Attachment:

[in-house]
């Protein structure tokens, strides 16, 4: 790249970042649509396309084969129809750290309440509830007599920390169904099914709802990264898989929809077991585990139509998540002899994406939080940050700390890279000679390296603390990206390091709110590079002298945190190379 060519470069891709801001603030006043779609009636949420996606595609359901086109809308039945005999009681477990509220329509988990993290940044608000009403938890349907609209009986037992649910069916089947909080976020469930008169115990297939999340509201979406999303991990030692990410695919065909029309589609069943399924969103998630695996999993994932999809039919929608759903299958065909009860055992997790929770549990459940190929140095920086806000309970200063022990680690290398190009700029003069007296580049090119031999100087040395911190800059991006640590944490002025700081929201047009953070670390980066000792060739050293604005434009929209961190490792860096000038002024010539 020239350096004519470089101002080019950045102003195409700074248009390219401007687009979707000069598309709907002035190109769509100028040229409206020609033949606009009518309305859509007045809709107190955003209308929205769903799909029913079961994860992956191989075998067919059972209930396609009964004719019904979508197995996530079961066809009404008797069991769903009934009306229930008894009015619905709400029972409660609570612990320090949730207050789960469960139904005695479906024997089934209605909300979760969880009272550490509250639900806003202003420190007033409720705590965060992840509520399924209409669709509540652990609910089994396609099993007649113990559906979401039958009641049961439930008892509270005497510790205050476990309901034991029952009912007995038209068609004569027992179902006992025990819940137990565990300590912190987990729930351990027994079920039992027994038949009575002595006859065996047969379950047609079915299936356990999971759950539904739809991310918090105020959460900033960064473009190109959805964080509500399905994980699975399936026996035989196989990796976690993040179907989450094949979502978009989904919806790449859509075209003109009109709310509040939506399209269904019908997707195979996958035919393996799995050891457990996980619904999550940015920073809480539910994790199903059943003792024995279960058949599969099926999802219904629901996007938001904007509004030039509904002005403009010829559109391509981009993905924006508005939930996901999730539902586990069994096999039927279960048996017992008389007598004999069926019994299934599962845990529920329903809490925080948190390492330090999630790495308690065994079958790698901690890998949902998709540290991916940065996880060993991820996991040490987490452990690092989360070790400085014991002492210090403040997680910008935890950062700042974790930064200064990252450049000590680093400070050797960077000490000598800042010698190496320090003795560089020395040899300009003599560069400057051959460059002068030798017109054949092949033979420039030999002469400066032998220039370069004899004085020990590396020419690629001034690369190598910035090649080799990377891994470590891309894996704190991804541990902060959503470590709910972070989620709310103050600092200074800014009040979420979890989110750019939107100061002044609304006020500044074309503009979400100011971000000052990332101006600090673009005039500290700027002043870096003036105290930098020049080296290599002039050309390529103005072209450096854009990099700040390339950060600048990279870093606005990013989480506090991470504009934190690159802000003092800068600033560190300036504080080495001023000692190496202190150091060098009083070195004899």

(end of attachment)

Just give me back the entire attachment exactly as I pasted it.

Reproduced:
[in-house]
């Protein structure tokens, strides 16, 4: 790249970042649509396309084969129809750290309440509830007599920390169904099914709802990264898989929809077991585990139509998540002899994406939080940050700390890279000679390296603390990206390091709110590079002298945190190379 060519470069891709801001603030006043779609009636949420996606595609359901086109809308039945005999009681477990509220329509988990993290940044608000009403938890349907609209009986037992649910069916089947909080976020469930008169115990297939999340509201979406999303991990030692990410695919065909029309589609069943399924969103998630695996999993994932999809039919929608759903299958065909009860055992997790929770549990459940190929140095920086806000309970200063022990680690290398190009700029003069007296580049090119031999100087040395911190800059991006640590944490002025700081929201047009953070670390980066000792060739050293604005434009929209961190490792860096000038002024010539 020239350096004519470089101002080019950045102003195409700074248009390219401007687009979707000069598309709907002035190109769509100028040229409206020609033949606009009518309305859509007045809709107190955003209308929205769903799909029913079961994860992956191989075998067919059972209930396609009964004719019904979508197995996530079961066809009404008797069991769903009934009306229930008894009015619905709400029972409660609570612990320090949730207050789960469960139904005695479906024997089934209605909300979760969880009272550490509250639900806003202003420190007033409720705590965060992840509520399924209409669709509540652990609910089994396609099993007649113990559906979401039958009641049961439930008892509270005497510790205050476990309901034991029952009912007995038209068609004569027992179902006992025990819940137990565990300590912190987990729930351990027994079920039992027994038949009575002595006859065996047969379950047609079915299936356990999971759950539904739809991310918090105020959460900033960064473009190109959805964080509500399905994980699975399936026996035989196989990796976690993040179907989450094949979502978009989904919806790449859509075209003109009109709310509040939506399209269904019908997707195979996958035919393996799995050891457990996980619904999550940015920073809480539910994790199903059943003792024995279960058949599969099926999802219904629901996007938001904007509004030039509904002005403009010829559109391509981009993905924006508005939930996901999730539902586990069994096999039927279960048996017992008389007598004999069926019994299934599962845990529920329903809490925080948190390492330090999630790495308690065994079958790698901690890998949902998709540290991916940065996880060993991820996991040490987490452990690092989360070790400085014991002492210090403040997680910008935890950062700042974790930064200064990252450049000590680093400070050797960077000490000598800042010698190496320090003795560089020395040899300009003599560069400057051959460059002068030798017109054949092949033979420039030999002469400066032998220039370069004899004085020990590396020419690629001034690369190598910035090649080799990377891994470590891309894996704190991804541990902060959503470590709910972070989620709310103050600092200074800014009040979420979890989110750019939107100061002044609304006020500044074309503009979400100011971000000052990332101006600090673009005039500290700027002043870096003036105290930098020049080296290599002039050309390529103005072209450096854009990099700040390339950060600048990279870093606005990013989480506090991470504009934190690159802000003092800068600033560190300036504080080495001023000692190496202190150091060098009083070195004899």